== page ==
How to identify a meteorite

Identifying things that people bring into the museum is one of the many things we do in the Collections Study Centre. We always have a steady stream of people bringing in rocks which they hope are meteorites but so far they have always turned out to be iron stone nodules or slag. David Gelsthorpe, Curator of Earth Sciences at the Manchester Museum has put together a handy list to help you identify whether your rock really is a meteorite.

David Gelsthorpe takes a closer look at a specimen brought in for identification.

David Gelsthorpe takes a closer look at a specimen brought in for identification.

If your rock is a meteorite it will have:

A fusion crust – A black ash like crust on the surface which looks a bit like an egg shell. This weathers to a rusty brown colour after several years.

Ragmaglypts – The surface of a meteorite is generally very smooth and featureless, but often has shallow depressions and deep cavities resembling clearly visible thumbprints in wet clay.

Be extremely dense – Iron meteorites are 3.5 times as heavy as ordinary Earth rocks of the same size, while stony meteorites are about 1.5 times as heavy.

Be magnetic – Almost all meteorites attract a magnet, because they contain lots of iron.

However if your rock has the features below it definitely is not a meteorite.

Bubbles or holes – If you see holes or frozen bubbles on your rock, these are most likely from gas bubbles that have frozen on the surface of slag. Slag is the waste product skimmed off industrial processes such as iron smelting. Some volcanic rocks contain holes and bubbles from frozen gas in lava.

Crystals – Meteorites never show white quartz crystals. These form in the conditions created by plate tectonics on Earth.  Other brightly-coloured crystals or grains in the rock mean the rock is probably slag.

Heat – Most meteorites are cold when they hit the Earth’s surface and do not start fires on the ground. Their trip through the atmosphere is short and the friction heat that burns up the outside does not have a chance to heat up the inside of the meteorite. Meteorites are made of the same elements and minerals as terrestrial rocks and are not any more radioactive than terrestrial rocks.Hrascina_meteorite_dw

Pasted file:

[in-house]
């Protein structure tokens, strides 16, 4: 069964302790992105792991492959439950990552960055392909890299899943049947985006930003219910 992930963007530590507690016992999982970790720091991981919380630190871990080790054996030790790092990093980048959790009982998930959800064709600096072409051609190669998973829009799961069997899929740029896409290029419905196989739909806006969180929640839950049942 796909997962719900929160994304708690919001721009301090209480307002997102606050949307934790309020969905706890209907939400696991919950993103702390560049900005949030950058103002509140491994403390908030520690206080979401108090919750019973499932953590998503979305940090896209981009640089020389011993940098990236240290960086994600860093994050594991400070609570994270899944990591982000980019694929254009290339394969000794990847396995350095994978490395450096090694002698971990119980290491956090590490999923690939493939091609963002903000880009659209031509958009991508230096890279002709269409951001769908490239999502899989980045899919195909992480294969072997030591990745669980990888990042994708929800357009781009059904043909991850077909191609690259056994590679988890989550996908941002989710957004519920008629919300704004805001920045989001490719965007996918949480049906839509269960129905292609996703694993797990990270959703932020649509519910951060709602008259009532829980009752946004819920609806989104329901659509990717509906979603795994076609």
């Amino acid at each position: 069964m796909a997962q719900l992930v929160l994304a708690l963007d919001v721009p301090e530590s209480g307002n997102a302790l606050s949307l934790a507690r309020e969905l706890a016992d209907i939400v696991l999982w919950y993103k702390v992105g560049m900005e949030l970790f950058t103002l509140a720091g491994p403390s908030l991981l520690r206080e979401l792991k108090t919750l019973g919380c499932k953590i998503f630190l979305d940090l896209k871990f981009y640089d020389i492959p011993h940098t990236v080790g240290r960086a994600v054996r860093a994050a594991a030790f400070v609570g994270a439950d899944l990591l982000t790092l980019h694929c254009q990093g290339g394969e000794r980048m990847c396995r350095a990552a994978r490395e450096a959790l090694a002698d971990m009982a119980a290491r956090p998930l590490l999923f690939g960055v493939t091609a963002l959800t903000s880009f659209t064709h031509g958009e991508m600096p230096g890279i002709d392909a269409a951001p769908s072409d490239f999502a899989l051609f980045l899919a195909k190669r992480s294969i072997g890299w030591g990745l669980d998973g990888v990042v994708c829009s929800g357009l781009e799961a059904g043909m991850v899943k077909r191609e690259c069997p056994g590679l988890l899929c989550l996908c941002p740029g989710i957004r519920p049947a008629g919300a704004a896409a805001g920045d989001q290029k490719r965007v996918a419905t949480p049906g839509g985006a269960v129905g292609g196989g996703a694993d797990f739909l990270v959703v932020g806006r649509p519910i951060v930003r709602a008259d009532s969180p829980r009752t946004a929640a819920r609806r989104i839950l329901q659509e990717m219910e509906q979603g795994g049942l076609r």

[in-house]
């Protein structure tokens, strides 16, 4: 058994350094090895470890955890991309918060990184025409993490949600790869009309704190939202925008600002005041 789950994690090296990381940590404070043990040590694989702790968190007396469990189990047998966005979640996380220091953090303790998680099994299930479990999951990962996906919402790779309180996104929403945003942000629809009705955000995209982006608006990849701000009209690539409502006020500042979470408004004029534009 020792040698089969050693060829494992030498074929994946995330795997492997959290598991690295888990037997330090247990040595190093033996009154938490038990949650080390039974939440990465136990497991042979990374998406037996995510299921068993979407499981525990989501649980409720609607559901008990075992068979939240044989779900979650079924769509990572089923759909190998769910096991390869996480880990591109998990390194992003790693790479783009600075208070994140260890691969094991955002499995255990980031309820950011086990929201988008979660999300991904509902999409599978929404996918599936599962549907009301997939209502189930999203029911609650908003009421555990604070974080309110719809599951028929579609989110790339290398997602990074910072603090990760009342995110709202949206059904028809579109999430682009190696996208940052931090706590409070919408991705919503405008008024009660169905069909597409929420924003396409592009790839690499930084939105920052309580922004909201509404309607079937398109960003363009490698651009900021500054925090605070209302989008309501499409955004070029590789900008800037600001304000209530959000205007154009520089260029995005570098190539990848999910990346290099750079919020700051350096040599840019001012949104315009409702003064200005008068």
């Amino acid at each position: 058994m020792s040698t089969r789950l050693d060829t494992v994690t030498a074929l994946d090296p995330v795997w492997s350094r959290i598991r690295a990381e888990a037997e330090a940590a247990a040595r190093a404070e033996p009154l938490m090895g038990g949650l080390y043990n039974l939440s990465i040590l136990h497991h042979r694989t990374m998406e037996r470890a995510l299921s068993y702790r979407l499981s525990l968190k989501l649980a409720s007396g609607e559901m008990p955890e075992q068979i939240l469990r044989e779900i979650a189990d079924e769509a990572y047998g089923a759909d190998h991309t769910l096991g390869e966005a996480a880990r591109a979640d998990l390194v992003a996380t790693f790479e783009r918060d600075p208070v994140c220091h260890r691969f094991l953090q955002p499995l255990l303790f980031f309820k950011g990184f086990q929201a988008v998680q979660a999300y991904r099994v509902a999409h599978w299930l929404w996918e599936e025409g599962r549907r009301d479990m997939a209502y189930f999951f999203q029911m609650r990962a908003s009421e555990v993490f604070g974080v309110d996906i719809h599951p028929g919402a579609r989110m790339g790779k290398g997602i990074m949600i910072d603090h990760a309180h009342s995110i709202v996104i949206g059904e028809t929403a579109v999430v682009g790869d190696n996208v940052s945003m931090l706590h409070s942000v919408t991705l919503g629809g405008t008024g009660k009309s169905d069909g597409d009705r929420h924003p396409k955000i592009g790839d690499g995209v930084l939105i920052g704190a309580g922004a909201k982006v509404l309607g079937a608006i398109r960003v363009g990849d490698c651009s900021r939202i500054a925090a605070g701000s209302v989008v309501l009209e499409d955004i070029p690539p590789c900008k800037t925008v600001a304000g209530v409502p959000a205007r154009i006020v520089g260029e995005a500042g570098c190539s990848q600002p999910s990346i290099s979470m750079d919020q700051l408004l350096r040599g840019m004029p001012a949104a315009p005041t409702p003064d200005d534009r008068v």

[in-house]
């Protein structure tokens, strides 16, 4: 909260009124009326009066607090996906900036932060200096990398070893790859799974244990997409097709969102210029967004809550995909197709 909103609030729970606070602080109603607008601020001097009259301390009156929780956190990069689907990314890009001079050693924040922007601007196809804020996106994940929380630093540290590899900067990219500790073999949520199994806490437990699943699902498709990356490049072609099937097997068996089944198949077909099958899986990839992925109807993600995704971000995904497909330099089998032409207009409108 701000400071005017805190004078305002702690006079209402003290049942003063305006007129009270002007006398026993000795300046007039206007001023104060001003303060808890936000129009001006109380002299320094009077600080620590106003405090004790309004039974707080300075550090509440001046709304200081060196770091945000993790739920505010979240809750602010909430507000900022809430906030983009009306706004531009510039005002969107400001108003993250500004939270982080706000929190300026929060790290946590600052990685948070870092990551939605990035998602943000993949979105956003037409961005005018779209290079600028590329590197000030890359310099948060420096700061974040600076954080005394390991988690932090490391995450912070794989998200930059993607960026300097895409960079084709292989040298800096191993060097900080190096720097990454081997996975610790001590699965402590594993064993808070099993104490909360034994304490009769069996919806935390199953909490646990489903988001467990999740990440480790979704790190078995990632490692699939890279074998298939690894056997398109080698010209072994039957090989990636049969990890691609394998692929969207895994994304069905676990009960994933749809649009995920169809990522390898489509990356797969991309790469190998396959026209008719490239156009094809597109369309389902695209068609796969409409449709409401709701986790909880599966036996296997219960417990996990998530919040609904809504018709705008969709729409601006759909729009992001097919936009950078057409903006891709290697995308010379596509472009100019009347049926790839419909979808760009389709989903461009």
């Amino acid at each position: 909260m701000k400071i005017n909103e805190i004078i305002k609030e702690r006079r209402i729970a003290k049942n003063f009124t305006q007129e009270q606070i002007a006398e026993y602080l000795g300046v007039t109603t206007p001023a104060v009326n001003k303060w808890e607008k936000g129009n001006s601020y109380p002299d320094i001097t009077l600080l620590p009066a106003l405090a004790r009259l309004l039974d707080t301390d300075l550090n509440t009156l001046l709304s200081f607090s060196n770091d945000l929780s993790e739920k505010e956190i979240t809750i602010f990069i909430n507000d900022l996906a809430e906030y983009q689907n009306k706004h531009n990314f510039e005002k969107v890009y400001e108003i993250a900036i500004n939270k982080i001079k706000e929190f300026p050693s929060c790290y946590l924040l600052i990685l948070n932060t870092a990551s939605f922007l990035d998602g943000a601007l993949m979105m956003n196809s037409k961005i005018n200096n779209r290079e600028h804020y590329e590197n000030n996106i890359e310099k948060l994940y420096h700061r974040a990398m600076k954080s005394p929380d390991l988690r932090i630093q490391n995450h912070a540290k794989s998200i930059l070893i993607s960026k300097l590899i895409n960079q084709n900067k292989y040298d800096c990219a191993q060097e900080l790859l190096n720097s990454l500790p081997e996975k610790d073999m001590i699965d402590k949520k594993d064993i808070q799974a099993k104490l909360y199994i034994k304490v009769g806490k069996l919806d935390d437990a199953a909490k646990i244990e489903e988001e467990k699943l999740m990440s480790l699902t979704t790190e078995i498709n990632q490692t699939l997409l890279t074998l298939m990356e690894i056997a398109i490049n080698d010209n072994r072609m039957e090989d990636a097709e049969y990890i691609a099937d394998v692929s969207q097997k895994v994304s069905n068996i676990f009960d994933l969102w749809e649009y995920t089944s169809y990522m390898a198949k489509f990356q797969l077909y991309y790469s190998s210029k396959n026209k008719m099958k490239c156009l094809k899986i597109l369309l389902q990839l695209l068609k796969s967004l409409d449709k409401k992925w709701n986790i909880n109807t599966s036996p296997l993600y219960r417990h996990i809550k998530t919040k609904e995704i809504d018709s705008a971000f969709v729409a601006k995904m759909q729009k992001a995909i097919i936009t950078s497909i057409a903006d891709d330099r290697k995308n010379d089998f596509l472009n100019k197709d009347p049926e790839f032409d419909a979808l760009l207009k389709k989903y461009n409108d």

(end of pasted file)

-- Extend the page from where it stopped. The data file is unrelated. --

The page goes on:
Streak – If you drag a meteorite across the back of a tile it will not leave a coloured mark. If it leaves a black-grey streak it is most likely magnetite, a red-brown streak means hematite.

Chemistry – Meteorites contain the element Nickel, manmade iron does not.

If you are still unsure if you have found a meteorite come to one of our identification sessions.

Rock Drop is a monthly drop in identification service where David Gelsthorpe is on hand to answer any queries and take an expert look at any rock or minerals (not just meteorites). It is the 4th Thursday of the month in the Collections Study Centre. Form more information visit our webpage http://bit.ly/MMstudy

Alternatively we run a drop off service where items can be left for David to look at, this can take several weeks.

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One response to “How to identify a meteorite

  1. Pingback: Rock Drop: Thursday 12 December 2-3pm | Museum Meets·

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